SAMPLING ERROR




      2015         11
1990
       Dozenland: An Example of
           Sampling Error

Dozenland is the world’s smallest country
 It has only 12 households, each of which is
composed by a single person




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1990            The Problem


Estimate the average income (in Dozenland dollars)
 per person

How shall we do this?
1)Using a census (true value)




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2)Using a household sample of size 4
3)Using all possible household samples of any size


                                               13
1990                 Census Data

 Head of Household (initials)
            WJK
            RNC
             MM
                                Income (D$)
                                   4200
                                   7500
                                   4700
            JHR                    6900
            HRP                    5900
             KP                    6400
            IMW                    4300
            RDS                    3100




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            DGN                    4700
             DC                    4500
            MGK                    7000
            DJP                    6400
            Total                  65600
          Average                  5466.7     14
1990             Sample of 4

 Dozenland government has insufficient funds to
  carry out a census, so instead it decides to sample
  four of the twelve households

 At random, it samples the households headed by
  WJK, MM, DC, DJ

 Thus sample results are 4200, 4700, 4500, 7000




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  Dozenland dollars (D$)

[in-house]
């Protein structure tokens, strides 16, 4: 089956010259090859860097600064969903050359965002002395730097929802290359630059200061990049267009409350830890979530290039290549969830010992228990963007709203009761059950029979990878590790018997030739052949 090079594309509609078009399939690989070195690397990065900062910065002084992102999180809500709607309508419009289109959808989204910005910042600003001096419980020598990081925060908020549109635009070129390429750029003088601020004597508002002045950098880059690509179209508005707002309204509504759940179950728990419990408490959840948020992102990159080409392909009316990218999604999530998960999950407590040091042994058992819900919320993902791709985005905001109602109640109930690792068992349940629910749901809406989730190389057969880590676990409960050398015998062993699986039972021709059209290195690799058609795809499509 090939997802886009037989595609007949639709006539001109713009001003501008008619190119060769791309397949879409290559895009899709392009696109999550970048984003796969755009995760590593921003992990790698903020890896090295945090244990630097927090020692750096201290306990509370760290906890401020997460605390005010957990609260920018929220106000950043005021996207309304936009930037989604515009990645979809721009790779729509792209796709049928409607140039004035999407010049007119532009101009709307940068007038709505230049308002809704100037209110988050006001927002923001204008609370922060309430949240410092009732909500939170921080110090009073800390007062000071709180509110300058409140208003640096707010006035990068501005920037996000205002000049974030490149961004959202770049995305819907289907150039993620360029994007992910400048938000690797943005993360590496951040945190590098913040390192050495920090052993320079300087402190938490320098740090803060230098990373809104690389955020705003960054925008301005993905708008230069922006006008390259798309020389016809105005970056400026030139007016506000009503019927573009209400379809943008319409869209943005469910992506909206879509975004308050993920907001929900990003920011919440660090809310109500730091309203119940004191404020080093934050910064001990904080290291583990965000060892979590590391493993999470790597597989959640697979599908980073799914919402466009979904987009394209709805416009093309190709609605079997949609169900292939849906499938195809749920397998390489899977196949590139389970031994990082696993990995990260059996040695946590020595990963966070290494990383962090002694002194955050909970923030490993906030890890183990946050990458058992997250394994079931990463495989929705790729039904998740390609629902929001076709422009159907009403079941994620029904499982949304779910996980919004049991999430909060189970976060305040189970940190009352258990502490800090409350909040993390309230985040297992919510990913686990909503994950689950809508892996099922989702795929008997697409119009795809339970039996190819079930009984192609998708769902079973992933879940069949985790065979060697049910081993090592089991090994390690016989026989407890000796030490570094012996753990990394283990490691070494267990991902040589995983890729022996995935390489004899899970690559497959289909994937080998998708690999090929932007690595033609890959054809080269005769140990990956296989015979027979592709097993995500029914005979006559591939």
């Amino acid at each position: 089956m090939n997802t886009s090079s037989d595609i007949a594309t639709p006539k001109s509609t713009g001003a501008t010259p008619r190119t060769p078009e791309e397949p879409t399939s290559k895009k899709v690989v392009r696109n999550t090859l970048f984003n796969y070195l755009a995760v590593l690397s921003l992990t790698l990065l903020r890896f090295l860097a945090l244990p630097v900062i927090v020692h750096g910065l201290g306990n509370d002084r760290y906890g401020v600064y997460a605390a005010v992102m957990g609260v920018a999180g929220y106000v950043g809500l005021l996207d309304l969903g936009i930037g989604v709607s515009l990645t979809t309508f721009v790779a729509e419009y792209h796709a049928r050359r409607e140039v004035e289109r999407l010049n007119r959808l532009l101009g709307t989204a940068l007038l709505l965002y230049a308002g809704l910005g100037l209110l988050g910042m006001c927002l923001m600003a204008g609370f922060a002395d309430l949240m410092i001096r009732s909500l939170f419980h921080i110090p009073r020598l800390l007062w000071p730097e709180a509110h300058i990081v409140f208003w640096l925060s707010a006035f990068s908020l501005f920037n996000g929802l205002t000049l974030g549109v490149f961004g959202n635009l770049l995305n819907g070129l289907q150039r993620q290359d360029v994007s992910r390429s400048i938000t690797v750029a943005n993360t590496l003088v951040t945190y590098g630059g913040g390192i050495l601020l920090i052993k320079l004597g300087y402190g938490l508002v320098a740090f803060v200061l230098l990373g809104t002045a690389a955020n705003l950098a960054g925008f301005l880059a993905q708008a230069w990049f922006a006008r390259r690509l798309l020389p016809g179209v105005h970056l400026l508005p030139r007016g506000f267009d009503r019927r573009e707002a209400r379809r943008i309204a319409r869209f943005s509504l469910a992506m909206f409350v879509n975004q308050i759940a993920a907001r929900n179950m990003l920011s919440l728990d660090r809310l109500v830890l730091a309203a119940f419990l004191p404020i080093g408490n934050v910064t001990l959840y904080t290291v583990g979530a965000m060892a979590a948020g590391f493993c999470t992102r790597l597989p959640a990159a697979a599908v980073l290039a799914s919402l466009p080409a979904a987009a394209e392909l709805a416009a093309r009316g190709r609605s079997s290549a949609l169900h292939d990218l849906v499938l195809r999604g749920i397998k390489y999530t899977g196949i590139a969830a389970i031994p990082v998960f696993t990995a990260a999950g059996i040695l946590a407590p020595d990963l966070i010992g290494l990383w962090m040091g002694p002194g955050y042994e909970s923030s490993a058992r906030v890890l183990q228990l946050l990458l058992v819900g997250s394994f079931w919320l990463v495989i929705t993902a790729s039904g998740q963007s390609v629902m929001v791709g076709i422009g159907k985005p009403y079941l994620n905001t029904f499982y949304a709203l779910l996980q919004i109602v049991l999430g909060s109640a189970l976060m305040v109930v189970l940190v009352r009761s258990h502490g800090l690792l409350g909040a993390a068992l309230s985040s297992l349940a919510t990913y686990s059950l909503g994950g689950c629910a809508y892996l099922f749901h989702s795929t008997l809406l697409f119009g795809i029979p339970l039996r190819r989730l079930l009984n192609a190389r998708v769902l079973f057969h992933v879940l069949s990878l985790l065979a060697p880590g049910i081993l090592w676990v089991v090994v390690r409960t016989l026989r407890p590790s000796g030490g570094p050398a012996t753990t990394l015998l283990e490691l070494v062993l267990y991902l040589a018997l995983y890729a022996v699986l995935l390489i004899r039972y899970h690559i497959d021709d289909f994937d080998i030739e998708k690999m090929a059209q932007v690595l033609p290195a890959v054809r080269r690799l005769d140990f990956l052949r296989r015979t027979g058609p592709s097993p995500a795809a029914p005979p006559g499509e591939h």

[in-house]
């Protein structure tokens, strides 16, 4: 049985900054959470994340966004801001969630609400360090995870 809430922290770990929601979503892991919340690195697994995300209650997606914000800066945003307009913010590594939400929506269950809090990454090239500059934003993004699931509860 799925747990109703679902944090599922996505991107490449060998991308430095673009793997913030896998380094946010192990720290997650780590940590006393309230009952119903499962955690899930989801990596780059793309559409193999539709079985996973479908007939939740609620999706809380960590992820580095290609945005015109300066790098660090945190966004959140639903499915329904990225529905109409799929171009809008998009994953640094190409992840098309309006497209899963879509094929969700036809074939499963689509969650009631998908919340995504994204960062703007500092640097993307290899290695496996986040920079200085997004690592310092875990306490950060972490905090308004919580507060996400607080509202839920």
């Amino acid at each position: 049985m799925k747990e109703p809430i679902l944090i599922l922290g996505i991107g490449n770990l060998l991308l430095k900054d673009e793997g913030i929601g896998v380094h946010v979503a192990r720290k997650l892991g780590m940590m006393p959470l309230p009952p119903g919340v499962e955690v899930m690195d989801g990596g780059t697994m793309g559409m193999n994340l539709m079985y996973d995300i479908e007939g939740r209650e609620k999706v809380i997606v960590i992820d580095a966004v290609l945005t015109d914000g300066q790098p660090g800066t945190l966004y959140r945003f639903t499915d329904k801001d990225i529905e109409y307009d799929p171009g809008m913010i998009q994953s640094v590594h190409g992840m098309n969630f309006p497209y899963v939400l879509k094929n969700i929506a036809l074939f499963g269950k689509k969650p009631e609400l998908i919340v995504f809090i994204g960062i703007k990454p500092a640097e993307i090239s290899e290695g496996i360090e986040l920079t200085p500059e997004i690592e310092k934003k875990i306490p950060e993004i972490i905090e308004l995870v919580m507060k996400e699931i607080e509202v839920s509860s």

 Sample average is: (4200+4700+4500+7000)/4 =
  5100 D$
                                                 15
1990              Real Error


Since we know the true answers from the
hypothetical census, we can see the exact error in
our sample-based estimate

The error in the estimate of the mean is
  5100 - 5466.7 = -366.7 Dozenland dollars (D$)




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i.e. we have underestimated average income by
about 7%
                                                16
1990             Interpretation


• This is NOT bias error, since the sample was
  random

• It is purely a result of the sample being different
 from the population




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1990        Can We do Better?


1. Use samples of different sizes (The easiest
  way to do so is to use a larger sample, making
  the sample more similar to the population from
  which it is drawn)

2. Rely on statistical theory, which tells us how
  to estimate the sampling error




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1990
         Summary results from taking
            all possible samples
ALL possible samples of size n (ranging from 1 to 12)
from the 12 households
    n     S    Mean     Variation

     1    12   5466.7    1327.5
     2    66   5466.7    895.0      n = sample size; S =
     3   220   5466.7    693.3      number samples of
     4   495   5466.7    566.0
     5   792   5466.7    473.6      size n
     6   924   5466.7    400.3




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     7   792   5466.7    338.3
     8   495   5466.7    283.0
     9   220   5466.7    231.1
    10    66   5466.7    179.0
    11    12   5466.7    120.7